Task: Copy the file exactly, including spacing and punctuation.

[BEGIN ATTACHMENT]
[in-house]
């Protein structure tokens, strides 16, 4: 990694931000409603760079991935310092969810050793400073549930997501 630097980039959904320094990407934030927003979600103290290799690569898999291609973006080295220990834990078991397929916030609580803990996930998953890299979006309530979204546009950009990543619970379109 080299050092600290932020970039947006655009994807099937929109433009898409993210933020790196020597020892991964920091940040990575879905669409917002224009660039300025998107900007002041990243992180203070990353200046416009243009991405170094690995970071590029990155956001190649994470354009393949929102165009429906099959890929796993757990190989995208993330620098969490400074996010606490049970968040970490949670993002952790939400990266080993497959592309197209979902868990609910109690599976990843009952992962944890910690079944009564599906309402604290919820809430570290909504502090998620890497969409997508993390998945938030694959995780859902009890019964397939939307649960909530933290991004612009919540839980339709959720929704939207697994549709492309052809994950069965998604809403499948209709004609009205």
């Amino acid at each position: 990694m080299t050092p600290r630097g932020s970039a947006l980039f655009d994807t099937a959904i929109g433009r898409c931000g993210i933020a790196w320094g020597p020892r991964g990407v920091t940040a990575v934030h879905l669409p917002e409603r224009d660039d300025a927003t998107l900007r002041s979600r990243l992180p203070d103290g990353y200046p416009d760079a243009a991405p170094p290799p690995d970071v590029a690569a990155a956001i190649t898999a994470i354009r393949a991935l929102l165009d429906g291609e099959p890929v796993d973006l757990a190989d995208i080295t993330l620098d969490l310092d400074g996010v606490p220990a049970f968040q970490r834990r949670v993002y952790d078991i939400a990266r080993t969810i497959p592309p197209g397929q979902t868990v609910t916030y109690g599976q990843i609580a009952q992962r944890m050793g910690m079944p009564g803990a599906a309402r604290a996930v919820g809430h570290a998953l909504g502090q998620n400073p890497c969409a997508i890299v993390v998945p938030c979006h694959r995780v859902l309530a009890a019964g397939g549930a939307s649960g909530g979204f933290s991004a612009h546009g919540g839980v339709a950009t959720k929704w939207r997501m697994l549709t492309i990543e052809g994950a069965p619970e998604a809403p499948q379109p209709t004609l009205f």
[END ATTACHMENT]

[in-house]
């Protein structure tokens, strides 16, 4: 990694931000409603760079991935310092969810050793400073549930997501 630097980039959904320094990407934030927003979600103290290799690569898999291609973006080295220990834990078991397929916030609580803990996930998953890299979006309530979204546009950009990543619970379109 080299050092600290932020970039947006655009994807099937929109433009898409993210933020790196020597020892991964920091940040990575879905669409917002224009660039300025998107900007002041990243992180203070990353200046416009243009991405170094690995970071590029990155956001190649994470354009393949929102165009429906099959890929796993757990190989995208993330620098969490400074996010606490049970968040970490949670993002952790939400990266080993497959592309197209979902868990609910109690599976990843009952992962944890910690079944009564599906309402604290919820809430570290909504502090998620890497969409997508993390998945938030694959995780859902009890019964397939939307649960909530933290991004612009919540839980339709959720929704939207697994549709492309052809994950069965998604809403499948209709004609009205």
């Amino acid at each position: 990694m080299t050092p600290r630097g932020s970039a947006l980039f655009d994807t099937a959904i929109g433009r898409c931000g993210i933020a790196w320094g020597p020892r991964g990407v920091t940040a990575v934030h879905l669409p917002e409603r224009d660039d300025a927003t998107l900007r002041s979600r990243l992180p203070d103290g990353y200046p416009d760079a243009a991405p170094p290799p690995d970071v590029a690569a990155a956001i190649t898999a994470i354009r393949a991935l929102l165009d429906g291609e099959p890929v796993d973006l757990a190989d995208i080295t993330l620098d969490l310092d400074g996010v606490p220990a049970f968040q970490r834990r949670v993002y952790d078991i939400a990266r080993t969810i497959p592309p197209g397929q979902t868990v609910t916030y109690g599976q990843i609580a009952q992962r944890m050793g910690m079944p009564g803990a599906a309402r604290a996930v919820g809430h570290a998953l909504g502090q998620n400073p890497c969409a997508i890299v993390v998945p938030c979006h694959r995780v859902l309530a009890a019964g397939g549930a939307s649960g909530g979204f933290s991004a612009h546009g919540g839980v339709a950009t959720k929704w939207r997501m697994l549709t492309i990543e052809g994950a069965p619970e998604a809403p499948q379109p209709t004609l009205f």